The first examples to see combat were Chinese Model 281s. On 15 August 1937, eight 281s from the Chinese Nationalist Air Force 3rd Pursuit Group, 17th Squadron, based at Chuyung airfield, engaged eight of twenty Mitsubishi G3M Nell medium bombers from the Kisarazu Air Group attacking Nanking. Four of the Chinese fighters shot down three of the fourteen Japanese bombers destroyed that day without suffering any losses, while Chinese Hawk IIs, Hawk IIIs and Fiat CR.32s claimed the other eleven. Subsequent engagements between the Chinese 281 pilots and Japanese Navy Mitsubishi A5Ms were the first aerial dogfights and kills between all-metal monoplane fighter aircraft. Chinese-American volunteer pilots who joined the Chinese Air Force in the mid-1930s include aces John "Buffalo" Huang and John Wong Pan-yang, both of whom successfully fought the Japanese in the 281. John Wong Pan-yang scored two shared kills over A5Ms on 22 September 1937 and a solo kill over an A5M on 12 October 1937 over Nanking while in his Boeing 281.
By December 1941, U.S. fighter strength in the Philippines included 28 P-26s, 12 of which were operational with the 6th Pursuit Squadron of the Philippine Army Air Corps. Captain Jesus A. Villamor and his squadron of P-26s engaged Japanese Mitsubishi A6M Zeros above Zablan and Batangas Fields, and despite being outclassed Villamor and his squadron claimed four kills – one Mitsubishi G3M bomber and three Zeros, two by Villamor himself. For these actions, Villamor was awarded the Distinguished Service Cross and an Oak Leaf Cluster. The P-26s were burnt to prevent their capture by advancing Imperial Japanese Army forces on 24 December 1941. Nine P-26s remained airworthy with the United States Army Air Forces (as the USAAC had been renamed in June 1941) in the Panama Canal Zone.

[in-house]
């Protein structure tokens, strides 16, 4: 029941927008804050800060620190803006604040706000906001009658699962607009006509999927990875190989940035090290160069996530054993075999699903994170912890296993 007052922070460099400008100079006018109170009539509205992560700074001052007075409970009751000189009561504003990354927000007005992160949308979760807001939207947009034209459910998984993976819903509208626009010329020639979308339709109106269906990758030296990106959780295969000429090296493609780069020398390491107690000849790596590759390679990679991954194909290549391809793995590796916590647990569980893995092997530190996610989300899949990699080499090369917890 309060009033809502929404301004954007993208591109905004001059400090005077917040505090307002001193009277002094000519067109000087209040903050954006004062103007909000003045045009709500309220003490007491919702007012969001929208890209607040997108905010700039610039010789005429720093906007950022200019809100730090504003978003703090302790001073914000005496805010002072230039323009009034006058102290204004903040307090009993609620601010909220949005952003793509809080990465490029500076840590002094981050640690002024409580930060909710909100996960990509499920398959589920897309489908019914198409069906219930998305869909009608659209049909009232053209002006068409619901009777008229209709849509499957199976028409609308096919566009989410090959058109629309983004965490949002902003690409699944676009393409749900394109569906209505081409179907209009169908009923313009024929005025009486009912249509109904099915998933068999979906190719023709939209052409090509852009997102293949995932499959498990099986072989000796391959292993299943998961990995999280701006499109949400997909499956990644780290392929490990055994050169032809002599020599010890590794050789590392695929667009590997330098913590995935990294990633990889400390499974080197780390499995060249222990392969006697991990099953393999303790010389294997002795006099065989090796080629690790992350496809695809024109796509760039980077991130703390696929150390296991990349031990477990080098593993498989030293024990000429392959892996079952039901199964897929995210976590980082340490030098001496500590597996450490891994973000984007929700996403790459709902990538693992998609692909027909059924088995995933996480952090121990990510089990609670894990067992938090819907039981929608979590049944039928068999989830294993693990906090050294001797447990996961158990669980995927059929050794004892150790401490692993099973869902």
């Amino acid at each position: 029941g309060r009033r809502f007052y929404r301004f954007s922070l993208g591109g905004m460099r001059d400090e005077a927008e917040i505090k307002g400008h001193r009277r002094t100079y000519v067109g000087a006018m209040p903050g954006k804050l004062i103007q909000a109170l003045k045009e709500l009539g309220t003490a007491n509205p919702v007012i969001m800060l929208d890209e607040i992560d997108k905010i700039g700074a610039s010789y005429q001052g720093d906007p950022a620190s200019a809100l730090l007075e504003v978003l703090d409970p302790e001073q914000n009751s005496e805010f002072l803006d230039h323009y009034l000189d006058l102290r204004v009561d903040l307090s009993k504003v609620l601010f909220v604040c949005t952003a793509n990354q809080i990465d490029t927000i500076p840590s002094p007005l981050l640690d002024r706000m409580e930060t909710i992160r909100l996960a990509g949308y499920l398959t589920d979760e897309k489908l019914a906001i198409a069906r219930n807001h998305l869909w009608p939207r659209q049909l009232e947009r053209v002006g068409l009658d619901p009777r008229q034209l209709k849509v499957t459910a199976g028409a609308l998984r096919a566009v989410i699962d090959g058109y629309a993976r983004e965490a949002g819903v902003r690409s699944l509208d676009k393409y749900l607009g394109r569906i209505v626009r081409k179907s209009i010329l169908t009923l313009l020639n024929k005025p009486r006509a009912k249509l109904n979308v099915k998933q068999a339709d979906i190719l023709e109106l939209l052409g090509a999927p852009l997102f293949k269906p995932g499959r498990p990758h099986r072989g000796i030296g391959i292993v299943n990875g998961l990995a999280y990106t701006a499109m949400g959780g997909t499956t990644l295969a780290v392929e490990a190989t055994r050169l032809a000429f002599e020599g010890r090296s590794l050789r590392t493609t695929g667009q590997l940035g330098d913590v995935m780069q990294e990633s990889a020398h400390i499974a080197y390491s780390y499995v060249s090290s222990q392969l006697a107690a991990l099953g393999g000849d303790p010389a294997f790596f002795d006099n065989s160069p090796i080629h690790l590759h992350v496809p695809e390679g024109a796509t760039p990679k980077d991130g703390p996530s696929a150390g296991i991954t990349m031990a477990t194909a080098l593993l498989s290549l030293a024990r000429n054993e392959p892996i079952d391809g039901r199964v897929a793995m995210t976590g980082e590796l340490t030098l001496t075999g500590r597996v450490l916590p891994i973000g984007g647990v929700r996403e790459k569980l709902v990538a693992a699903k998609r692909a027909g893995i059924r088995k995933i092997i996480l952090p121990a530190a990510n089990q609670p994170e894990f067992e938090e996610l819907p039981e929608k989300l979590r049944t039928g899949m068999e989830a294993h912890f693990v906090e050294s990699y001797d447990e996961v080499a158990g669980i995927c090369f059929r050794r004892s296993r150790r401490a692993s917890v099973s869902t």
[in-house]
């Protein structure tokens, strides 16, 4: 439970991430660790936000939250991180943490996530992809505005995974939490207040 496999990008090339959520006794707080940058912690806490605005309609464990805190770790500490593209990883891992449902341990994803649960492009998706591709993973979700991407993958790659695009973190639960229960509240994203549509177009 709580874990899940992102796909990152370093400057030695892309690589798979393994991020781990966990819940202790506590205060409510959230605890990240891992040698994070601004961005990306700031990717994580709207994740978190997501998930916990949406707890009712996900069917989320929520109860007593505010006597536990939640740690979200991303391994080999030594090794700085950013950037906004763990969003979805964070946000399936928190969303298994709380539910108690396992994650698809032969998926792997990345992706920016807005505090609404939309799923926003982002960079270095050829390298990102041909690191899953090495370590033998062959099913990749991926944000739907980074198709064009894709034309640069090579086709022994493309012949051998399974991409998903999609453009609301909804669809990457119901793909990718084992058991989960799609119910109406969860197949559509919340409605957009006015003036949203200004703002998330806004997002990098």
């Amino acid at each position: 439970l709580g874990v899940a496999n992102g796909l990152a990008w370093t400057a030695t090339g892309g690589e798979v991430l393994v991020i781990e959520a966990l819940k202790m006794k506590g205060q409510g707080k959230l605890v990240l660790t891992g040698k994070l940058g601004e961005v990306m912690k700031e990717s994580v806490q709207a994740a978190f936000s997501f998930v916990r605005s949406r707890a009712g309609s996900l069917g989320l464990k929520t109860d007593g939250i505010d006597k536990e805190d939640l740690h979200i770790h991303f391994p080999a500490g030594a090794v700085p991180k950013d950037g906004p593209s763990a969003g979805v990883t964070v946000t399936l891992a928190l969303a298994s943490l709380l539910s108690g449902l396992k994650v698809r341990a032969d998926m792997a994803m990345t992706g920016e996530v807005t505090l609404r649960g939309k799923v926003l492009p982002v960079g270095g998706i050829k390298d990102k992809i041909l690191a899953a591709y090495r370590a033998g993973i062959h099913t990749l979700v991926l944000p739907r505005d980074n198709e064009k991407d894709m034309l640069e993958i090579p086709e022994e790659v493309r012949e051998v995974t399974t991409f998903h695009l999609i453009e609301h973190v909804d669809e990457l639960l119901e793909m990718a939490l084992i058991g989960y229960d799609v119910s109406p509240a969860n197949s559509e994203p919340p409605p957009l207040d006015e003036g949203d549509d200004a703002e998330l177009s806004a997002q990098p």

During 1942–1943, the Guatemalan Air Force acquired seven P-26s, which the United States Government delivered to Guatemala as "Boeing PT-26A" trainers to circumvent restrictions on sales of fighters to Latin American countries. The P-26's last combat operation was with the Guatemalan Air Force during the 1954 coup d'état. The final pair of P-26s still flying in military service in the world would be replaced with North American P-51 Mustangs two years later in 1956.
Although Boeing produced the prototype XF8B in 1944 and the X-32 entry in the Joint Strike Fighter contest in 2000, the P-26 was the last Boeing Company fighter aircraft to enter service until Boeing acquired McDonnell-Douglas and took over its production and continuing support contracts for the Boeing F/A-18E/F Super Hornet in 2002.
Data from Aviation-history.com
Aircraft of comparable role, configuration, and era
^ Note 1: The "peashooter" nickname is generally believed to devolve from the long forward-facing tubular gunsight at the pilot's position, reminiscent of the toy blowpipe called a peashooter. According to aviation enthusiast Robert Guttman, though, the nickname is supposedly derived from the blast tubes of its two internally mounted machine guns (blast tubes being metal tubes which surround and extend forward from fighter machine gun barrels, to prevent structural or mechanical damage to the aircraft from the firing of the machine guns).